By Anna Chibamu
FORMER Energy minister Elton Mangoma verbally instructed the Zimbabwe Electricity Supply Authority (ZESA) to carry out costly projects that led to the prejudice of the taxpayer, an Auditor General’s (AG) report has revealed.
Mangoma was in charge of the portfolio during the now defunct Government of National Unity (GNU) between Zanu PF and MDC 2009-13.
Reading from the AG’s report Wednesday, acting Public Accounts Committee chairman Edwin Mushoriwa said the former MDC top official verbally instructed management at the power utility to cancel the power aggregators’ tender and directly appointed PowerTel as aggregator.
According to the AG’s report, Mangoma also solely appointed another company as Zesa’s pre-paid vendor.
Suspicions are high the deal could have led to losses of the taxpayer’s money as alluded to by the committee.
However, appearing before the committee Wednesday, a Zesa director denied some of the projects carried out resulted in financial losses.
He could not prove to the committee through documentation.
Norton MP, Temba Mliswa was furious over the Zesa management’s failure to follow laid down procedures through making decisions based on verbal instructions without weighing the impact of such actions.
“Verbal agreements are taken. Verbal agreements are coming through. That cannot be the way of doing things.
“Everybody has that responsibility of protecting their profession and their institutions. That is the reason why some people end up in prison.
“These are not issues to joke and smile about. You took part in the corruption too because you took a decision based on verbal instructions.
“How did that come to you. There is no way, even cleaners report to someone,” said Mliswa.
The vocal legislator questioned the management why a mere project engineer would take a minister’s directive, ignoring the whole chain of management that included a chief executive officer and a board.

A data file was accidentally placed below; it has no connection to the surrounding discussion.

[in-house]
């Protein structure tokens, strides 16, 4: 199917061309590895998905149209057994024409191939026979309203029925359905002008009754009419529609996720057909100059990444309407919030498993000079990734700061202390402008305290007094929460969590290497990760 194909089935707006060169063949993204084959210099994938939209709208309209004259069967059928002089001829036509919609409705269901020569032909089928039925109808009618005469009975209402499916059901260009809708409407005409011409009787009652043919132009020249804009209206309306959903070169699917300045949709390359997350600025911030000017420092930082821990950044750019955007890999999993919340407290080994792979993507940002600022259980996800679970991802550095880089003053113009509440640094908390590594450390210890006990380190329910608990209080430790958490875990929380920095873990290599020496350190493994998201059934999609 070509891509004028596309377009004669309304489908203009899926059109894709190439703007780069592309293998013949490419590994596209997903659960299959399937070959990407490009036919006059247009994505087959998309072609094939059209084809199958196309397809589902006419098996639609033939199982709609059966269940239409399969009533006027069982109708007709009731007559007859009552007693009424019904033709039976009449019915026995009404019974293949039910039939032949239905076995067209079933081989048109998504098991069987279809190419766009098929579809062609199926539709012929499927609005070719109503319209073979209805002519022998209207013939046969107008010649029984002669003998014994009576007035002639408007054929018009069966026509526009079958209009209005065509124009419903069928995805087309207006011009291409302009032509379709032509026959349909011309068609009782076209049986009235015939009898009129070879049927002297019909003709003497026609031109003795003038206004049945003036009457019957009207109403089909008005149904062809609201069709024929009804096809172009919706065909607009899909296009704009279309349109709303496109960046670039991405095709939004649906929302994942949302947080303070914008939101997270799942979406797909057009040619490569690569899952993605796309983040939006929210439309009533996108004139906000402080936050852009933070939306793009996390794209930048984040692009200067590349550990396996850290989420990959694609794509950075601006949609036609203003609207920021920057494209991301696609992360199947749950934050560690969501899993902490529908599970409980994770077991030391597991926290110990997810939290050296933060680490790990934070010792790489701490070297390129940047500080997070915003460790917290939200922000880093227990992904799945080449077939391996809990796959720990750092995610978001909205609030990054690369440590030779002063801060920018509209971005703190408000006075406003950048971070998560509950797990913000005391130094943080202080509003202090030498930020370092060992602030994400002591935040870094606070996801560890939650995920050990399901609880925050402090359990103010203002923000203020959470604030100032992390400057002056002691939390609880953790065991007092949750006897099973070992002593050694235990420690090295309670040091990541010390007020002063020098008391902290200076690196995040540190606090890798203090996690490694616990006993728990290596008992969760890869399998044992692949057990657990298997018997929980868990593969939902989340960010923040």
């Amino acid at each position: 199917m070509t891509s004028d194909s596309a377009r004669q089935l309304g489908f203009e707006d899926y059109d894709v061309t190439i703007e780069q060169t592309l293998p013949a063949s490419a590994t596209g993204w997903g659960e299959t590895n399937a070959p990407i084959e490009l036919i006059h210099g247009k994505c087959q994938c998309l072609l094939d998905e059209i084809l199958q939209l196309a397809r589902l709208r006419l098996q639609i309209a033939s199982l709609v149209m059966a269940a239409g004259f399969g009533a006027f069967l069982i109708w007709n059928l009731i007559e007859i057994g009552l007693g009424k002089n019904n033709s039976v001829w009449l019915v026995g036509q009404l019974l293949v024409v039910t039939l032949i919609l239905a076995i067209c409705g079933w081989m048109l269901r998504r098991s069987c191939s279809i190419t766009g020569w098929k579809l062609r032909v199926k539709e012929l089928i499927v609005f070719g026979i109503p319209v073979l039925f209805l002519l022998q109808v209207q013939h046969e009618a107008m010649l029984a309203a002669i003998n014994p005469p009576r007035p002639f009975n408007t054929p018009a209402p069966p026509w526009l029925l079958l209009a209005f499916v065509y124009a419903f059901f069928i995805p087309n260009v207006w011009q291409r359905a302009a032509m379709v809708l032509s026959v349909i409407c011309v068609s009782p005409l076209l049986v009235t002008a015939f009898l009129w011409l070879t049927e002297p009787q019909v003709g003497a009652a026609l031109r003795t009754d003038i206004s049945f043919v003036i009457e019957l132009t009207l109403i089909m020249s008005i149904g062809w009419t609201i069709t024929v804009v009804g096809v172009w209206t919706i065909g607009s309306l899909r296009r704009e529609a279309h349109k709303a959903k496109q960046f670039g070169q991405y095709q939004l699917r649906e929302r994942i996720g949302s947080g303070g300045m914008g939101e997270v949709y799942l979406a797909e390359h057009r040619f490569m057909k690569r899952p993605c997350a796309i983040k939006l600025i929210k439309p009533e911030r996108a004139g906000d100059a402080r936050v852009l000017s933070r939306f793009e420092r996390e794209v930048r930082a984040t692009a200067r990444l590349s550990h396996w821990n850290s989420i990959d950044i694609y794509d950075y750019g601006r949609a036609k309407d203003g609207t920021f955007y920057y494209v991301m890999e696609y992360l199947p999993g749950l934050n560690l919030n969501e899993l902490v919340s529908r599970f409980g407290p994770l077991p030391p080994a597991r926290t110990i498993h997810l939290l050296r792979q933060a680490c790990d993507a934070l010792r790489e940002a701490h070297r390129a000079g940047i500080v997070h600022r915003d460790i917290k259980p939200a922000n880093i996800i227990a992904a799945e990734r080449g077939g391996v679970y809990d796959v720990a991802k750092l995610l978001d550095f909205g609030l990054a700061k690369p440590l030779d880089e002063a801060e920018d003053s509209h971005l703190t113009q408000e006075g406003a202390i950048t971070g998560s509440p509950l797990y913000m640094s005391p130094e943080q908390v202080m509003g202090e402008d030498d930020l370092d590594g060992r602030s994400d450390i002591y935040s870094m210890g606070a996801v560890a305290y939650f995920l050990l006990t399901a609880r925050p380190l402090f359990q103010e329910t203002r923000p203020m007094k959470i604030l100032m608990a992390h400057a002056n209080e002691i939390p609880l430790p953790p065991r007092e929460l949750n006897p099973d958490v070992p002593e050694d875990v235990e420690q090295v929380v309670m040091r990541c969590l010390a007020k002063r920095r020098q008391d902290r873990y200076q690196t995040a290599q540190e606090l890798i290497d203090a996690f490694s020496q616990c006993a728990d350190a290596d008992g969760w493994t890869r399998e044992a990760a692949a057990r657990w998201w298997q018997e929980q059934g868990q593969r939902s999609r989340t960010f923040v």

“So, you are telling me that Zesa has been run on verbal directives? And then we must just fold our arms.
“Then, surely you need to be in prison so that you learn not to take these positions and accept these verbal directives at the expense of the taxpayer’s money where people are suffering,” added Mliswa.
Meanwhile, Zesa executive chairman Sydney Gata told the committee that the power utility has embarked on a training programme as recommended by the Auditor General to avoid similar managerial misdemeanours in future.
Responding to questions from committee members, Gata said, “The accusations to our managers are exactly the same as the intimations that are coming from the members of the august house that we should have the courage to act in terms of the statutes.
“I want to assure this honourable committee that the new board was instructed by the minister upon its appointment to prioritise a review and implementation of findings and recommendations of the audit,” said Gata.
Gata reported that since December 18 last year, an Ad-Hoc Board Committee comprising four members was put in place to intensify the power utility review and to ensure the board appraisal in detail.
“Senior management and board members are receiving an education on the operation of the statutes so that they have a deep understanding of rights and penalties that accrue in the execution of our projects.
“They are being trained on how to respond to ministerial directives, to situations as we follow diligently the audit report recommendations.”
MPs bemoaned the loss of employment to managers who were fired due to directives by top government officials.
Gata said the managers were struggling even to get legal representation as they were finding it tough to survive the current economic environment.
Zesa has lost a court case against businessman Wicknell Chivayo who was paid millions in US dollars over the Gwanda Solar Project which failed to take off.